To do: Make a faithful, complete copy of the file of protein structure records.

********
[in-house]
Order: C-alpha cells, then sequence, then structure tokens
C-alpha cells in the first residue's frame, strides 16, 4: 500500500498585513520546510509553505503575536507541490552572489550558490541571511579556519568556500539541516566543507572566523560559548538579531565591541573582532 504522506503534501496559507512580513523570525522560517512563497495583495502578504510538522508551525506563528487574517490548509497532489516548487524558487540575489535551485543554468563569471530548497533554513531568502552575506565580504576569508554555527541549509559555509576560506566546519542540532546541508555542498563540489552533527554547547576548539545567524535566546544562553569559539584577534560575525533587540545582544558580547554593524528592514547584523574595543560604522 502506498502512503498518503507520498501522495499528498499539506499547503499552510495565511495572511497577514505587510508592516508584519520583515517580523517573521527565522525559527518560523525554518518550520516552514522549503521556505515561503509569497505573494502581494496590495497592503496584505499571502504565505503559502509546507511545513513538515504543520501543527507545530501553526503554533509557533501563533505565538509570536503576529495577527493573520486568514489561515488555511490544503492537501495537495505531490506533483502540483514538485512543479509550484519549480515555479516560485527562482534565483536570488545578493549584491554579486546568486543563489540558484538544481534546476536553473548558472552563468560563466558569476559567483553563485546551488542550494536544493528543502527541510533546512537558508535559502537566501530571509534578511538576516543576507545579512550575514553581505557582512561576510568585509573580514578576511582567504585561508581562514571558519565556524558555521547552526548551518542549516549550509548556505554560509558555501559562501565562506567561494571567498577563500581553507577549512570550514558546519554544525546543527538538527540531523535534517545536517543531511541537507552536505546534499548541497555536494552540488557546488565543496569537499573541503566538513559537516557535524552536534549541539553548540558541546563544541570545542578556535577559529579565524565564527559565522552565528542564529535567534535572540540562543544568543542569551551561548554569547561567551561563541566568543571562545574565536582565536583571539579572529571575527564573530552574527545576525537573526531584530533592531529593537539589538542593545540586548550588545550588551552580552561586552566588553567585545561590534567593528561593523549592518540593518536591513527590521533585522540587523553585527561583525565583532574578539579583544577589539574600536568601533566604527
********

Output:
[in-house]
Order: C-alpha cells, then sequence, then structure tokens
C-alpha cells in the first residue's frame, strides 16, 4: 500500500498585513520546510509553505503575536507541490552572489550558490541571511579556519568556500539541516566543507572566523560559548538579531565591541573582532 504522506503534501496559507512580513523570525522560517512563497495583495502578504510538522508551525506563528487574517490548509497532489516548487524558487540575489535551485543554468563569471530548497533554513531568502552575506565580504576569508554555527541549509559555509576560506566546519542540532546541508555542498563540489552533527554547547576548539545567524535566546544562553569559539584577534560575525533587540545582544558580547554593524528592514547584523574595543560604522 502506498502512503498518503507520498501522495499528498499539506499547503499552510495565511495572511497577514505587510508592516508584519520583515517580523517573521527565522525559527518560523525554518518550520516552514522549503521556505515561503509569497505573494502581494496590495497592503496584505499571502504565505503559502509546507511545513513538515504543520501543527507545530501553526503554533509557533501563533505565538509570536503576529495577527493573520486568514489561515488555511490544503492537501495537495505531490506533483502540483514538485512543479509550484519549480515555479516560485527562482534565483536570488545578493549584491554579486546568486543563489540558484538544481534546476536553473548558472552563468560563466558569476559567483553563485546551488542550494536544493528543502527541510533546512537558508535559502537566501530571509534578511538576516543576507545579512550575514553581505557582512561576510568585509573580514578576511582567504585561508581562514571558519565556524558555521547552526548551518542549516549550509548556505554560509558555501559562501565562506567561494571567498577563500581553507577549512570550514558546519554544525546543527538538527540531523535534517545536517543531511541537507552536505546534499548541497555536494552540488557546488565543496569537499573541503566538513559537516557535524552536534549541539553548540558541546563544541570545542578556535577559529579565524565564527559565522552565528542564529535567534535572540540562543544568543542569551551561548554569547561567551561563541566568543571562545574565536582565536583571539579572529571575527564573530552574527545576525537573526531584530533592531529593537539589538542593545540586548550588545550588551552580552561586552566588553567585545561590534567593528561593523549592518540593518536591513527590521533585522540587523553585527561583525565583532574578539579583544577589539574600536568601533566604527